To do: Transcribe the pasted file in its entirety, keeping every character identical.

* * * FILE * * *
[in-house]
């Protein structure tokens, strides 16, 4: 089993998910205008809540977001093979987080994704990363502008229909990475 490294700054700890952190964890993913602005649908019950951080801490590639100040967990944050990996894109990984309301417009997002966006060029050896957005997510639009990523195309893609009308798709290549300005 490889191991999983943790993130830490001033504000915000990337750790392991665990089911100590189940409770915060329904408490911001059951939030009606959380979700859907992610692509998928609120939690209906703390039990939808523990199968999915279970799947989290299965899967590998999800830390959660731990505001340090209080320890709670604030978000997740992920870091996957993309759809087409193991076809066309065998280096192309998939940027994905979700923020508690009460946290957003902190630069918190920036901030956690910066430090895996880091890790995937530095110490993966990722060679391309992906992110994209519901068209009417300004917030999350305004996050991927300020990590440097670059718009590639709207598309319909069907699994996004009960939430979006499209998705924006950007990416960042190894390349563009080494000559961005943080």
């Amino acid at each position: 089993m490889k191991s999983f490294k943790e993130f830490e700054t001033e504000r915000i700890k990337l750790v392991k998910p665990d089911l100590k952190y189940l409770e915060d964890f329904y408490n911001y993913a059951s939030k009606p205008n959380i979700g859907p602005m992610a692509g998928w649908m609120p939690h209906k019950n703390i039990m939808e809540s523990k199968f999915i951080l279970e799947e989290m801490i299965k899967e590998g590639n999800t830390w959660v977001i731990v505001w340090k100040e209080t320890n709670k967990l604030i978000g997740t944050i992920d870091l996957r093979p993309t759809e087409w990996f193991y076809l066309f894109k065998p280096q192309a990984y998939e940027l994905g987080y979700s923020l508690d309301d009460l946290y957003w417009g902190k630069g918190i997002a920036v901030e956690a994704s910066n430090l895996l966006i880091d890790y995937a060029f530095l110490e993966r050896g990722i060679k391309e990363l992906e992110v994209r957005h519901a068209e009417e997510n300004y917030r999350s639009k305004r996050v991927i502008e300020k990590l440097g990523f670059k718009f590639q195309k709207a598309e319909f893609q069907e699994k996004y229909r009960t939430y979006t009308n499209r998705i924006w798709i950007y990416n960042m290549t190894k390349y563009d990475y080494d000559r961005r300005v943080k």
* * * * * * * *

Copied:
[in-house]
């Protein structure tokens, strides 16, 4: 089993998910205008809540977001093979987080994704990363502008229909990475 490294700054700890952190964890993913602005649908019950951080801490590639100040967990944050990996894109990984309301417009997002966006060029050896957005997510639009990523195309893609009308798709290549300005 490889191991999983943790993130830490001033504000915000990337750790392991665990089911100590189940409770915060329904408490911001059951939030009606959380979700859907992610692509998928609120939690209906703390039990939808523990199968999915279970799947989290299965899967590998999800830390959660731990505001340090209080320890709670604030978000997740992920870091996957993309759809087409193991076809066309065998280096192309998939940027994905979700923020508690009460946290957003902190630069918190920036901030956690910066430090895996880091890790995937530095110490993966990722060679391309992906992110994209519901068209009417300004917030999350305004996050991927300020990590440097670059718009590639709207598309319909069907699994996004009960939430979006499209998705924006950007990416960042190894390349563009080494000559961005943080």
């Amino acid at each position: 089993m490889k191991s999983f490294k943790e993130f830490e700054t001033e504000r915000i700890k990337l750790v392991k998910p665990d089911l100590k952190y189940l409770e915060d964890f329904y408490n911001y993913a059951s939030k009606p205008n959380i979700g859907p602005m992610a692509g998928w649908m609120p939690h209906k019950n703390i039990m939808e809540s523990k199968f999915i951080l279970e799947e989290m801490i299965k899967e590998g590639n999800t830390w959660v977001i731990v505001w340090k100040e209080t320890n709670k967990l604030i978000g997740t944050i992920d870091l996957r093979p993309t759809e087409w990996f193991y076809l066309f894109k065998p280096q192309a990984y998939e940027l994905g987080y979700s923020l508690d309301d009460l946290y957003w417009g902190k630069g918190i997002a920036v901030e956690a994704s910066n430090l895996l966006i880091d890790y995937a060029f530095l110490e993966r050896g990722i060679k391309e990363l992906e992110v994209r957005h519901a068209e009417e997510n300004y917030r999350s639009k305004r996050v991927i502008e300020k990590l440097g990523f670059k718009f590639q195309k709207a598309e319909f893609q069907e699994k996004y229909r009960t939430y979006t009308n499209r998705i924006w798709i950007y990416n960042m290549t190894k390349y563009d990475y080494d000559r961005r300005v943080k």